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With the 2015 Pan/ParaPan American Games three years away, construction of the athletes' village has been underway on the West Donlands area of Toronto.

Fred Lum/The Globe and Mail

The Toronto 2015 Pan/Parapan American Games may be three years away, but small business owner Julie Kaye is already strategizing about how to score big.

The founder and chief executive officer of TBD Telecom by Design Inc., a small Toronto-based telecommunications firm, is hoping to earn a juicy contract or two from the sporting event, where there will be 36 sports, drawing 8,000 athletes from 41 nations.

She's discovered, for instance, that several of the venue sites will be close to her company headquarters, in Toronto's Liberty Village, which she hopes will be a competitive advantage.

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And while her firm is small – with 10 employees – she's open to putting together a partnership with larger firms to jointly bid on cabling, wireless Internet, voice-over-IP phone service or other telecommunications services for the Games.

"We're really excited to participate in any way," she says.

Of the $700-million earmarked for operating expenses in the Games' budget, about $350-million in procurements will be up for grabs by companies including small businesses like TBD, says Barbara Anderson, chief financial officer of the Games' organizing committee.

She expects the majority of vendors up for the selection process will be smaller businesses in and around Toronto, for, she says, the Games will give preferential treatment to local companies in the city and the Greater Golden Horseshoe area.

Since Pan Am Toronto 2015 incorporated in 2010, 65 contracts have already been awarded, she says, for work in areas ranging from legal services to sponsorship sales, printing, translation, employee recruitment, public relations and more. The vast majority have been awarded to Ontario companies, especially in Toronto, but have gone further to companies in western Canada.

Opportunities have been divided into six categories: overlay (i.e.. cables, supplementary power, portable toilets, etc.); hospital and travel (for instance, catering, uniforms); services (such as food, beverages and printing), technology (for instance, computers, software and scoring equipment), games operations (such as boxing rings, tennis balls and medical equipment), and administration ( office supplies and equipment).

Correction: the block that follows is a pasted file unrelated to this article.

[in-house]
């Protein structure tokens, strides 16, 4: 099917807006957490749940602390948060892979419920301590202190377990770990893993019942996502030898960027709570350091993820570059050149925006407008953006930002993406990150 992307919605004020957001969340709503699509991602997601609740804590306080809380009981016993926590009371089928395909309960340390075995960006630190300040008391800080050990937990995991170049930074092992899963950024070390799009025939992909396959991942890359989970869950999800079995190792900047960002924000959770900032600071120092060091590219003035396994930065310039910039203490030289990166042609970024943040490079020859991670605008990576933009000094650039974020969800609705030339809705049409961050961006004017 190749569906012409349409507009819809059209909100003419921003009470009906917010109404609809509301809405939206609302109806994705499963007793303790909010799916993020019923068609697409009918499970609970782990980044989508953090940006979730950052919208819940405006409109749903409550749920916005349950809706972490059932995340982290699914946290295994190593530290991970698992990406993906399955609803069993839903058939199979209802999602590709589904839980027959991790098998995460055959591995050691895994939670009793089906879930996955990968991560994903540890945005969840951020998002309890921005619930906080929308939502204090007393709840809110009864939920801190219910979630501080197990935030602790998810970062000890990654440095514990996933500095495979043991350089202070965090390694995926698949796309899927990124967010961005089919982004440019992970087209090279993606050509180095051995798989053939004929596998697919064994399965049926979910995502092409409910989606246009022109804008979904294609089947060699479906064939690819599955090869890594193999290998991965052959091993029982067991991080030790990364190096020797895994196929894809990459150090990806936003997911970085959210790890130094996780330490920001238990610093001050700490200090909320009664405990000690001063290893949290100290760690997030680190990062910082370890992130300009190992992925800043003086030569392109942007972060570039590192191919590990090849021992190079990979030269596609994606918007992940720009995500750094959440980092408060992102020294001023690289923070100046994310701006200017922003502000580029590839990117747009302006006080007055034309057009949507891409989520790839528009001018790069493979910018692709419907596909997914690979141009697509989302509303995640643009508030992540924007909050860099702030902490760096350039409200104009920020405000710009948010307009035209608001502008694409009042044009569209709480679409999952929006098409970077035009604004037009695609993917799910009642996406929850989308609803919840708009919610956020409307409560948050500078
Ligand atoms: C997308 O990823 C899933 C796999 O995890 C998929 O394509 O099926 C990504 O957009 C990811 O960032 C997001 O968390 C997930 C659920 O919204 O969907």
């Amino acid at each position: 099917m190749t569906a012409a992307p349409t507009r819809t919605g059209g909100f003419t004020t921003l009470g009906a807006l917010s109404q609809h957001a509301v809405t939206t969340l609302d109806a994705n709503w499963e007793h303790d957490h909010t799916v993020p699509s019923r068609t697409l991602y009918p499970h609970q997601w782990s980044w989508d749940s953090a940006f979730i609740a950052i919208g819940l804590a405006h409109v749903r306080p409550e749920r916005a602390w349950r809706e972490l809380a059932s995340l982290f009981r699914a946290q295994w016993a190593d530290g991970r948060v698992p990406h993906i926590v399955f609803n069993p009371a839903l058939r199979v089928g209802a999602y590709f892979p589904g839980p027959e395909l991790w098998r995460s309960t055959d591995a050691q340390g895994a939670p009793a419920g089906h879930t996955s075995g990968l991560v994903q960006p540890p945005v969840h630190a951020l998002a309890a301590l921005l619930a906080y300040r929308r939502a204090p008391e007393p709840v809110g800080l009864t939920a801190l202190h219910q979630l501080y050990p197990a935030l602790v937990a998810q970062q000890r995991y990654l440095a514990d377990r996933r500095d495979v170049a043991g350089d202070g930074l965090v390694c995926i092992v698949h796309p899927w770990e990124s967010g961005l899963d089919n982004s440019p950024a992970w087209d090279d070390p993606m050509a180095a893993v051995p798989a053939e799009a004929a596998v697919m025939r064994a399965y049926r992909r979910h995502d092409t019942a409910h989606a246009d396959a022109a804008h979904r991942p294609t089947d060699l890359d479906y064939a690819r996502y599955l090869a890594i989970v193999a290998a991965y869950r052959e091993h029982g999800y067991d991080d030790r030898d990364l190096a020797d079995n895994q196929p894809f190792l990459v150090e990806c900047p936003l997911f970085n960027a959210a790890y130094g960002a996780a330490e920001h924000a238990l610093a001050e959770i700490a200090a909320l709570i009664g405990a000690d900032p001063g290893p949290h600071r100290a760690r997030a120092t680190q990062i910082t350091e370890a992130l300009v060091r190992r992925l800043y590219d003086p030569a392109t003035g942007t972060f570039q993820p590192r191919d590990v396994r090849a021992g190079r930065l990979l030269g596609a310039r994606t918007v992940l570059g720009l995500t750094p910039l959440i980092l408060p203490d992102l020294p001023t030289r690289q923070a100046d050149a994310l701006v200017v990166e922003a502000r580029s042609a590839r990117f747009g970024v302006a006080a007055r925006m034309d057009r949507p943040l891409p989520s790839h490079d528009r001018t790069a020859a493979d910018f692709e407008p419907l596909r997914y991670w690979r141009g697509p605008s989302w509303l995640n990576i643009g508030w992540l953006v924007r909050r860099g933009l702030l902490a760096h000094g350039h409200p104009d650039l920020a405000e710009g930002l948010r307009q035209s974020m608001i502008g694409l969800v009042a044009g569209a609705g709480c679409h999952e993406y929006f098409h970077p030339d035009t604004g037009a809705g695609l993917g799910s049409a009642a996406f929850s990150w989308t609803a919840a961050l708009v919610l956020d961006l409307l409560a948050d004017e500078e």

Procurement opportunities are divided into contracts under $10,000; $10,000 to $100,000, and above $100,000.

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All procurements between $10,000 and $100,000 are posted on Pan Am Toronto 2015's website , but companies must be invited to submit a request for proposal (RFP).

Opportunities over $100,000 are open tender and posted via, an online tendering system for government-related procurement opportunities. Anyone can apply without invitation.

To win procurements under $10,000 – maybe the easiest option for smaller companies – staff from Toronto 2015 search their database of registrations to select possible candidates.

That's why it's critical for companies to register with the Games via its website. At the moment, about 1,100 companies have done so. The vast majority are in Ontario, but a handful are from the rest of the country.

To increase chances of being noticed, companies should be very clear about the nature of their business and services, so they aren't overlooked, Ms. Anderson says.

And when companies register on the site, they have an opportunity to declare their diversity. Companies owned by first nation, visual minorities, women, and those in the lesbian, gay, bisexual, transgender and queer (LGBTQ) communities will be given priority in the selection process, she says.

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To encourage these companies to apply, Toronto 2015 has created a supplier diversity advisory council. "It's a fragmented market out there and we really wanted to have a vehicle to extend these opportunities into these communities," she says. The organization hasn't set any targets, in terms of the percentage of diverse companies they'll work with, but about one-third of suppliers so far awarded fall into this category.